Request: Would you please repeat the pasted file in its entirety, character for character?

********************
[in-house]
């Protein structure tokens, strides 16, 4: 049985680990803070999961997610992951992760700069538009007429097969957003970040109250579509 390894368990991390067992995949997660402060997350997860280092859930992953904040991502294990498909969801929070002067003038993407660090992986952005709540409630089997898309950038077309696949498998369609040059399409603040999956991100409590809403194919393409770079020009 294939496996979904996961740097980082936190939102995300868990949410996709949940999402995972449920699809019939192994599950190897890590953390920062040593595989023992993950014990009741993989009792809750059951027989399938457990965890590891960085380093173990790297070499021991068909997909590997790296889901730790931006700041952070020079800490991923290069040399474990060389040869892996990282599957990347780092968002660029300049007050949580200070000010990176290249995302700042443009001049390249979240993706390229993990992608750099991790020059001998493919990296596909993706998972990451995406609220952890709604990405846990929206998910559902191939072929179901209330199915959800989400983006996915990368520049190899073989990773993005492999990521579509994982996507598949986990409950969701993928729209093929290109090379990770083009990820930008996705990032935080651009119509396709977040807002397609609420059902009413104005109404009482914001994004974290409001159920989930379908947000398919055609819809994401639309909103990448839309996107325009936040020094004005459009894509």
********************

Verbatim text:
[in-house]
């Protein structure tokens, strides 16, 4: 049985680990803070999961997610992951992760700069538009007429097969957003970040109250579509 390894368990991390067992995949997660402060997350997860280092859930992953904040991502294990498909969801929070002067003038993407660090992986952005709540409630089997898309950038077309696949498998369609040059399409603040999956991100409590809403194919393409770079020009 294939496996979904996961740097980082936190939102995300868990949410996709949940999402995972449920699809019939192994599950190897890590953390920062040593595989023992993950014990009741993989009792809750059951027989399938457990965890590891960085380093173990790297070499021991068909997909590997790296889901730790931006700041952070020079800490991923290069040399474990060389040869892996990282599957990347780092968002660029300049007050949580200070000010990176290249995302700042443009001049390249979240993706390229993990992608750099991790020059001998493919990296596909993706998972990451995406609220952890709604990405846990929206998910559902191939072929179901209330199915959800989400983006996915990368520049190899073989990773993005492999990521579509994982996507598949986990409950969701993928729209093929290109090379990770083009990820930008996705990032935080651009119509396709977040807002397609609420059902009413104005109404009482914001994004974290409001159920989930379908947000398919055609819809994401639309909103990448839309996107325009936040020094004005459009894509």